The teachers are finally out on the ice

Published on 13.05.2009 - TAE57-58 Fuchs Foundation

It had been a long time coming, but finally on 8th May, the four teachers from the Fuchs Foundation were dropped off by helicopters on the Greenland icecap.

Since they arrived in Greenland, the foursome had been tucked away in the little village of Tasilaq. Meanwhile, the various aircraft in the area had been busy ferrying the other expeditions around, the weather was bad and so time hung a little heavy...

But while they were waiting to leave, the expedition members made good use of the fact they were in a remote village and spent their time very constructively. They met with the local fishermen and hunters, talking with them about climate warming and the changes witnessed by people in Greenland in recent years. They also visited school classes, met with the teachers and chatted with the pupils. They went on excursions away from the village and the various team members conducted interviews with the BBC and answered the questions put to them by the classes at their schools, who will be tracking their progress throughout their crossing of the island.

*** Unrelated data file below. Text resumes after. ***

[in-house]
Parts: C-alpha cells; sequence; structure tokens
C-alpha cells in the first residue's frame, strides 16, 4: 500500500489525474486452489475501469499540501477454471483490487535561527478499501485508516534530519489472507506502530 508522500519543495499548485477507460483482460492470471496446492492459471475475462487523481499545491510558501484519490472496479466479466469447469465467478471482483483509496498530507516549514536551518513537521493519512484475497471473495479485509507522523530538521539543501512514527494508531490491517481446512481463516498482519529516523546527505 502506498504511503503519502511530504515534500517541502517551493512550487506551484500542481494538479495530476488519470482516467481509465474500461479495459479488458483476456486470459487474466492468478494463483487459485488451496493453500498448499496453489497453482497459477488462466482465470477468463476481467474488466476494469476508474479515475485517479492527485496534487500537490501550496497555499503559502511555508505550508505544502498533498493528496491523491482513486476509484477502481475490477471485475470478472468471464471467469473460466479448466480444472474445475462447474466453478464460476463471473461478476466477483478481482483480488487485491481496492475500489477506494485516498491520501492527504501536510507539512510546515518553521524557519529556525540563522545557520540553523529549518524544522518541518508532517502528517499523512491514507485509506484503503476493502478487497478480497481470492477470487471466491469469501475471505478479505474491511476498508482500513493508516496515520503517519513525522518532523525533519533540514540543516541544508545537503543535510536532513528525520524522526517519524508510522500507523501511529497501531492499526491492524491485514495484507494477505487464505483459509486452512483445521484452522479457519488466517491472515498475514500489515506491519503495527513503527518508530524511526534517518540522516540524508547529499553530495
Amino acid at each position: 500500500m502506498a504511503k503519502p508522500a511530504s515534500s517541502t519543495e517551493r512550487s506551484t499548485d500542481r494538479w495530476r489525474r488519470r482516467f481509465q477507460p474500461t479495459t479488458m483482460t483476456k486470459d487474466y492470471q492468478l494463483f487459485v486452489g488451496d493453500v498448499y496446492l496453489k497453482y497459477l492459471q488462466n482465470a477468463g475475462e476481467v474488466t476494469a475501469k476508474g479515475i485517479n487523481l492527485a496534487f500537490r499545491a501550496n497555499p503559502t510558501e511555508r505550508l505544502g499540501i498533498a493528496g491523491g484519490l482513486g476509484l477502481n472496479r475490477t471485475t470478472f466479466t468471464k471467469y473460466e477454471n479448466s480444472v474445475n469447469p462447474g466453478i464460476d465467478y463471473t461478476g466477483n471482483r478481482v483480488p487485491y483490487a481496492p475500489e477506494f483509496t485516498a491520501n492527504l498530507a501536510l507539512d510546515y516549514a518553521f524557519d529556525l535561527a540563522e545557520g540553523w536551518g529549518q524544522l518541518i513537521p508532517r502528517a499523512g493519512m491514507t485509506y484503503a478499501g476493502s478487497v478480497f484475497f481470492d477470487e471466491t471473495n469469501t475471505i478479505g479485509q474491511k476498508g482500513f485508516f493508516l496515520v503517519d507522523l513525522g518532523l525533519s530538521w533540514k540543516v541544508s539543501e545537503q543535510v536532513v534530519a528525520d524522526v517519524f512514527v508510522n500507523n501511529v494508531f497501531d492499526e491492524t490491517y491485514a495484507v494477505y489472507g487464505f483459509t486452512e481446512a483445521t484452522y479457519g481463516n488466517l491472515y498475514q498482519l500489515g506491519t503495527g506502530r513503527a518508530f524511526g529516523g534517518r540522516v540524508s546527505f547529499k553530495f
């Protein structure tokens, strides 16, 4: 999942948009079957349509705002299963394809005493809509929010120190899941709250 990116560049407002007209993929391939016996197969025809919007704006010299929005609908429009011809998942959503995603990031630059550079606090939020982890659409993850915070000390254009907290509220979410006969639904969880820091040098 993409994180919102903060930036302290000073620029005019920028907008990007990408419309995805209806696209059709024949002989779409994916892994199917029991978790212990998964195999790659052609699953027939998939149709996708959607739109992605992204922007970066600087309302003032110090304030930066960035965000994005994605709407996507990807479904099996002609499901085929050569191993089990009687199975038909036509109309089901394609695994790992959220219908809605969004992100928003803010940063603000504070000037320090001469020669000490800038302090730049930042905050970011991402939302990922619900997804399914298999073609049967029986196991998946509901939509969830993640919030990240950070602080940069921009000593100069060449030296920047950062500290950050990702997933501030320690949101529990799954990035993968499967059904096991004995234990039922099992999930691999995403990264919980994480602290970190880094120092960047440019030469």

Although their respective teams of dogs were already waiting for them out on the ice, they also familiarised themselves with driving dog sleds and got to know their mushers (sled drivers) – an art that is passed down from generation to generation. Nicola Rowland and Helena Nunan even found time to play hopscotch with the children in the village.

And then, finally, on 8th May, the big day dawned. A short twenty-minute flight by helicopter took them to the locals camping out on the ice, waiting for the explorers to join them. The first few days went well, apart from the fact it snowed and the temperatures were abnormally high for the time of year (+15.8°C during the day and -6°C at night!). This made travelling over the ice more difficult and slowed the group down.

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